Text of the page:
The Everett House menu of Wednesday November 8, 1865, shows a great overview of the typical cuisine enjoyed by the upper classes of America at this time in history. Lists of jellies, joint meat, offal, and even a bear steak show the diversity that these restaurants presented. Additionally, the menu does not list the costs of the food, a practice common in the late 19th century. The aspect of the menu that this paper will investigate is the prevalence of offal, as well as the different cooking techniques of the organ meat. Something happened between 1865 and modern day to eliminate the American interest in offal meats, and this paper aims to explain what that something was.
Eating offal meats reduces the amount of food waste produced from every animal slaughtered, yet American cuisine, with the exception of emerging trends in fine dining where offal is making a come back, seems to avoid utilizing organ meat. Offal is a highly nutritious part of any animal. It is packed with protein, and, therefore, excellent for those practicing a ketogenic or paleo diet. Liver, for example, is a nutrient rich food that is not inherently hard to prepare and can be stored for a long time without spoiling. Americans just seem to be too obsessed with image to care about the benefits of offal. While organ meats are still consumed regularly in the United States, they are often put into sausages or similar substances or eaten by immigrant cultures who still practice traditional culinary methods. The offal that Americans do not consume often will be sent overseas, where it remains a predominant aspect of cuisine. There are a few primary reasons as to why Americans avoid the organ meat at all costs. The first is the growing American economy and standards for what meat should be, which ties into the mass production of food in America. The second is the association of offal with being poor, as well as the accompanying racial bias associated with offal.
When Americans go to a standard grocery store, such as Winn-Dixie, the options in the meat section tend to be relatively varied. There are countless cuts of beef, pork, chicken, and other foul, yet there is a lack of offal meats available. Unless the sausages are considered, in which case, there are a few organs available for purchase. As mass produced meat became more readily available , people began to turn to the parts of the animals that were arguably easier to cook in a delicious manner: the muscles. Organ meat became cheaper and cheaper as fewer people wanted to buy it, until, eventually, it became equated with poverty. Serving offal showed a guest that their host could not afford even the simplest luxuries in life. Related to this association with poverty, offal also became associated with African American cuisine. At a time when African Americans had recently been freed from slavery, yet still were denied most of the rights and jobs afforded to other people, poverty was rampant, a static directly related to racism among lower classes still seen today. Therefore, offal served as a cheap substitute for other proteins in cooking.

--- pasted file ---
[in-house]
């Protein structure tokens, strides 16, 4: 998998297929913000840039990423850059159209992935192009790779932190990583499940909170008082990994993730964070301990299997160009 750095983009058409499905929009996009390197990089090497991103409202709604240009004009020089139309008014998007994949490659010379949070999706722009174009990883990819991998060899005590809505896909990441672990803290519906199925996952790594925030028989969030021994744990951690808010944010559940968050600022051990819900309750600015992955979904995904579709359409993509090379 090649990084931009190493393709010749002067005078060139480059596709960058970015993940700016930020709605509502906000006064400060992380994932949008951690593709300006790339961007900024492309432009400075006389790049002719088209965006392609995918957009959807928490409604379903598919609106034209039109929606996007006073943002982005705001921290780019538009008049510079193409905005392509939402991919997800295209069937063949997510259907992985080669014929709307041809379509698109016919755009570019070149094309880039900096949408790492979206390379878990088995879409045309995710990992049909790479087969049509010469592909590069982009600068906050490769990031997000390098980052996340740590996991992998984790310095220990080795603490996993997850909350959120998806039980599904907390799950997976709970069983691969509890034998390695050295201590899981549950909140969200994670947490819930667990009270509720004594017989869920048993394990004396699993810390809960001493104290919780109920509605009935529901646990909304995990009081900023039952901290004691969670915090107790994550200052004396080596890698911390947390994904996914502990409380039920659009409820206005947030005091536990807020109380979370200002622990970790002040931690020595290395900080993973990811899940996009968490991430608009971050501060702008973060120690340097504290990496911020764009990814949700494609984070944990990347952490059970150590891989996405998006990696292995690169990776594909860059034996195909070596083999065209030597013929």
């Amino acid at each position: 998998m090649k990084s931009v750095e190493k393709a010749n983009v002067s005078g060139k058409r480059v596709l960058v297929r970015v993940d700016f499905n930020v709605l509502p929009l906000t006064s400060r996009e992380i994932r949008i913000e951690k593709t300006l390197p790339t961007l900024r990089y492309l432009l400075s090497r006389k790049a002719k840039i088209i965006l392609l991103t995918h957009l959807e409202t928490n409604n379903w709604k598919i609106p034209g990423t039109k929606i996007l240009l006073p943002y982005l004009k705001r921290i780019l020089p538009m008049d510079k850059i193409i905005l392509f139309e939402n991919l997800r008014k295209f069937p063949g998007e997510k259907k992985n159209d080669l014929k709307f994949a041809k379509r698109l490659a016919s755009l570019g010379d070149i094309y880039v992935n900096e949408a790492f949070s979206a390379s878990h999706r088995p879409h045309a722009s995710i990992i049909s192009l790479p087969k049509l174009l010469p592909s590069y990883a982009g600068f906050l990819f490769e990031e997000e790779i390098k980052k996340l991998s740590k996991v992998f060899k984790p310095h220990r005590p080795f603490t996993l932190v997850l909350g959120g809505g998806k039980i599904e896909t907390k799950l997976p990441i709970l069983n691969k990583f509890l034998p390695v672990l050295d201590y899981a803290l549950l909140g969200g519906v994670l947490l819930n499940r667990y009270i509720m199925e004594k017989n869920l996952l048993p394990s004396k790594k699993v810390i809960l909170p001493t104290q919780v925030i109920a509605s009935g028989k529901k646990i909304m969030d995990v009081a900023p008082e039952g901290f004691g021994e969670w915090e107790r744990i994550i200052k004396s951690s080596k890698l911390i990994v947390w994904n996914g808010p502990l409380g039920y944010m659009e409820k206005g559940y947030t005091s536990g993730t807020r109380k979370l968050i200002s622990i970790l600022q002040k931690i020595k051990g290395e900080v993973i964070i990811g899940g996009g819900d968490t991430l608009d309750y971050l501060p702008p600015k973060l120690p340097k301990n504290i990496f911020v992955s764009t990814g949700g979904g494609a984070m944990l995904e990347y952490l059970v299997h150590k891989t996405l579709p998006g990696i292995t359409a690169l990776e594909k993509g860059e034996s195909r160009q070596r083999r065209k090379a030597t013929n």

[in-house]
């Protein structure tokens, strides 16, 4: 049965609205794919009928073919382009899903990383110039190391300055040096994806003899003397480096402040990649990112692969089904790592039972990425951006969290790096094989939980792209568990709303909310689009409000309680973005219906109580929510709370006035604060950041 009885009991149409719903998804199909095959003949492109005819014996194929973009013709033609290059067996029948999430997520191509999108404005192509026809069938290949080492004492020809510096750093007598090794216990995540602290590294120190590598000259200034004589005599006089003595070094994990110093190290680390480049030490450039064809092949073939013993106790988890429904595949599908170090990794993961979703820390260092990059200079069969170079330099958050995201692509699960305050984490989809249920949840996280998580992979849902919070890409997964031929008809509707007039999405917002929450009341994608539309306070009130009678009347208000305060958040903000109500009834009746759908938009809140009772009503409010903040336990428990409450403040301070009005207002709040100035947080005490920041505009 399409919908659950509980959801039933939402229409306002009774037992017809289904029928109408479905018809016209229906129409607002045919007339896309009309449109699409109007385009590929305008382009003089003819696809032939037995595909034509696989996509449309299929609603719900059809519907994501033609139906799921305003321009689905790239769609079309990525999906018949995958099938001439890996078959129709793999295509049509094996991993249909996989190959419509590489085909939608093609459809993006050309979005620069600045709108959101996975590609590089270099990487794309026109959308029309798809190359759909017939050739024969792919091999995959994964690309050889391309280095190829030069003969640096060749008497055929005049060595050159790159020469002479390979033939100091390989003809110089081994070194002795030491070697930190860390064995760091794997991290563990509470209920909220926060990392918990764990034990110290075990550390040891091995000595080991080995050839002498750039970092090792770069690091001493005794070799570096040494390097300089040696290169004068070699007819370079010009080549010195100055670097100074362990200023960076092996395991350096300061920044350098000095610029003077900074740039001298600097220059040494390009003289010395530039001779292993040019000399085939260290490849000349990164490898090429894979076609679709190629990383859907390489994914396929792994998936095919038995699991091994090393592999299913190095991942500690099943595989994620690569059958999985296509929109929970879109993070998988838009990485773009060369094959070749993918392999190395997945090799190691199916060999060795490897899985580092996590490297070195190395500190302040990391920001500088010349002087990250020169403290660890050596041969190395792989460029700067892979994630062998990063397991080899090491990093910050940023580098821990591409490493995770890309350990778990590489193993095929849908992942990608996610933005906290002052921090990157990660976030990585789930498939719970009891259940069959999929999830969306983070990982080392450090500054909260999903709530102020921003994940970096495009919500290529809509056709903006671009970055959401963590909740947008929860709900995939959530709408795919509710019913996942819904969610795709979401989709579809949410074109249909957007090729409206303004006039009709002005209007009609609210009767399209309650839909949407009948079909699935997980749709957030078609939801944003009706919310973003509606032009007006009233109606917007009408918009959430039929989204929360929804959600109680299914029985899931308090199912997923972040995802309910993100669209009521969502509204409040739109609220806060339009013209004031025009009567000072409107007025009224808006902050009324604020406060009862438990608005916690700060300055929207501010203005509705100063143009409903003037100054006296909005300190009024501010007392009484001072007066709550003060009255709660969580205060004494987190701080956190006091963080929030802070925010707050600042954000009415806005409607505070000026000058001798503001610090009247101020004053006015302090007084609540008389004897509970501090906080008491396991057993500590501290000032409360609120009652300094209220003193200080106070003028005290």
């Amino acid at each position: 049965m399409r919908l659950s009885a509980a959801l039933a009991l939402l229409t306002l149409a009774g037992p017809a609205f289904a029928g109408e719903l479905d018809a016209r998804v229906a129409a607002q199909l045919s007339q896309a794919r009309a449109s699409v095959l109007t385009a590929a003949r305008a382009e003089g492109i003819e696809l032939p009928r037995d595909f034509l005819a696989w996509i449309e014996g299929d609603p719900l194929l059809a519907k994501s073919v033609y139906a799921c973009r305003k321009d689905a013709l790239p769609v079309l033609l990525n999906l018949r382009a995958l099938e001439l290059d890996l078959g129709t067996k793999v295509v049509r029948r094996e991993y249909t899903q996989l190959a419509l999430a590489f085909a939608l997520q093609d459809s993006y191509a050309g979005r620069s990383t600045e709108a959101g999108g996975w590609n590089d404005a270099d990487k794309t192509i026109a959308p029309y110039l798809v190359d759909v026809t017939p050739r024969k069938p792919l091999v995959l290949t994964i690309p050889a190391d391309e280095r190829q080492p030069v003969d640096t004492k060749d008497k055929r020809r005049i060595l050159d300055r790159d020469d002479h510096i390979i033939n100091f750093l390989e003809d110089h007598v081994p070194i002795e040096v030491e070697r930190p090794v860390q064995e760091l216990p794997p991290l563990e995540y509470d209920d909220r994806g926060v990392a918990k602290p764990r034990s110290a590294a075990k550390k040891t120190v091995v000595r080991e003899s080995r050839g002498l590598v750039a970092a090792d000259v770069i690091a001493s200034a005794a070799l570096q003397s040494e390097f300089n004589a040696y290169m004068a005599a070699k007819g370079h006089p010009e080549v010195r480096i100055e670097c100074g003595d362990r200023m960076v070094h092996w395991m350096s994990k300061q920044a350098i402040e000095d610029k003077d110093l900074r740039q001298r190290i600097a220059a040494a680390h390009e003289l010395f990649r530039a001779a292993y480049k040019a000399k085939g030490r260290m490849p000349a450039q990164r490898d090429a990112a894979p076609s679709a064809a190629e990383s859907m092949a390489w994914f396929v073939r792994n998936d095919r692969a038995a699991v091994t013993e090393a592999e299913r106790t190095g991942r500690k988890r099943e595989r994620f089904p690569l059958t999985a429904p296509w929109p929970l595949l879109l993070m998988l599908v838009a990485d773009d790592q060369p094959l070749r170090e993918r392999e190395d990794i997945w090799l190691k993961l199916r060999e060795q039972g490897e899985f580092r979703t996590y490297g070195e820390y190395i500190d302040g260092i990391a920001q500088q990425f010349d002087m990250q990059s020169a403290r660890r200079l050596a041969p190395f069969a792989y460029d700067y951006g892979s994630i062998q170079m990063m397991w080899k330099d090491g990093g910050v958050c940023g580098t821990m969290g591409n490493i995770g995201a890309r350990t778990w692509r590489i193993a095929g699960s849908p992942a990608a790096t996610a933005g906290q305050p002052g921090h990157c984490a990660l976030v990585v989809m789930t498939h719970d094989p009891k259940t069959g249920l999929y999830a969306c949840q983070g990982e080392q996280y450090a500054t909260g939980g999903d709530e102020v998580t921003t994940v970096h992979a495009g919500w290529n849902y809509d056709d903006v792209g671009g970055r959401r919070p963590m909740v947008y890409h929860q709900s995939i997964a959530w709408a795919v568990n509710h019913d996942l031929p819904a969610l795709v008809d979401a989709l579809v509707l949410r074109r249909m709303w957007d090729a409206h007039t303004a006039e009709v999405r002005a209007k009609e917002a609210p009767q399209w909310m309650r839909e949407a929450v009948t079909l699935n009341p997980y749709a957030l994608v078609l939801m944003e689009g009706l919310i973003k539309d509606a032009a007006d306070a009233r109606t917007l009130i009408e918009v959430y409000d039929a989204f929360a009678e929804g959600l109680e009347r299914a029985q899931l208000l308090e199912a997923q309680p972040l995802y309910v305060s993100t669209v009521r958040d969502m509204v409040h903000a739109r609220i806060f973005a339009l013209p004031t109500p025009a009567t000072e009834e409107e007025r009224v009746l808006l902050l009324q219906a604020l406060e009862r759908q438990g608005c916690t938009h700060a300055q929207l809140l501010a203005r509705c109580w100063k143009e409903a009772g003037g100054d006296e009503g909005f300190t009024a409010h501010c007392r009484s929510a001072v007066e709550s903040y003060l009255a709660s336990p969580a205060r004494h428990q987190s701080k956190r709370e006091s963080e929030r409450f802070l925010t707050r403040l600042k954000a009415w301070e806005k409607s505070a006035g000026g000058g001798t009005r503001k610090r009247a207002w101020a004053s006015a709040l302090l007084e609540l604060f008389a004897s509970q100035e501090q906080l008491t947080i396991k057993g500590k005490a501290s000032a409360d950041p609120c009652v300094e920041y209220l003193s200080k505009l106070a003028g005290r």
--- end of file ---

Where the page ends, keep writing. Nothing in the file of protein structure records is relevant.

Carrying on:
During WWII, American government propaganda attempted to bait Americans into eating more offal, saying that it was patriotic to eat organs like liver in order to provide more muscle meats for the boys overseas. Offal was one of the foods not rationed by the government during the war, same as rabbit and other game meats. However, after the war, the nation experienced economic prosperity, meaning offal fell out of fashion once again, this time, even with the poor. Meanwhile, meat production continued to grow, and American exports of organ meat grew with it.
The American cold chain also likely played a role in decreasing the popularity of offal in American cuisine. As of the 1950s, almost any American could go to the store and purchase any cut of meat from any animal and keep it stored for a prolonged period of time, and, if they had a freezer, even longer than that. It was no longer necessary to purchase or butcher an entire animal and eat it or salt it all before it expired. As such, people no longer had to buy the parts of the animal that were commonly seen as less desirable. Buying two steaks would be cheaper and more efficient that buying an entire portion of a cow, especially in terms of space, and it came with only the parts that a person wanted to eat. Once again, efficiency and convenience in terms of cooking won over the American people.
In terms of American cooking, offal is significant for a reason other than its strange decline in popularity. There are a lot of laws regulating what parts of an animal can and cannot be sold as food in the United States. For example, haggis, a popular dish in Scotland and Europe, cannot be made properly in the United States because of legislation that prevents the consumption of sheep’s lung, a primary ingredient in the organ meat laden dish. The reason as to why lungs are illegal to sell for consumption in the United States is health related. The FDA banned this because lungs are porous, and, therefore, susceptible to picking up blood and juices from other carcasses in slaughterhouses. Banning the sale entirely avoids the problem of cross contamination all together. Other offal such as calves brains also carry some risk in terms of consumption. Calves brains have the chance of transmitting bovine spongiform encephalitis, also known as mad cow disease, to those who consume them. Because of this, the organ is rarely sold or cooked for consumption anymore. However, it is possible that the banning of lungs warnings about consuming beef brains may have led to a generalized distrust of offal meats by the American people.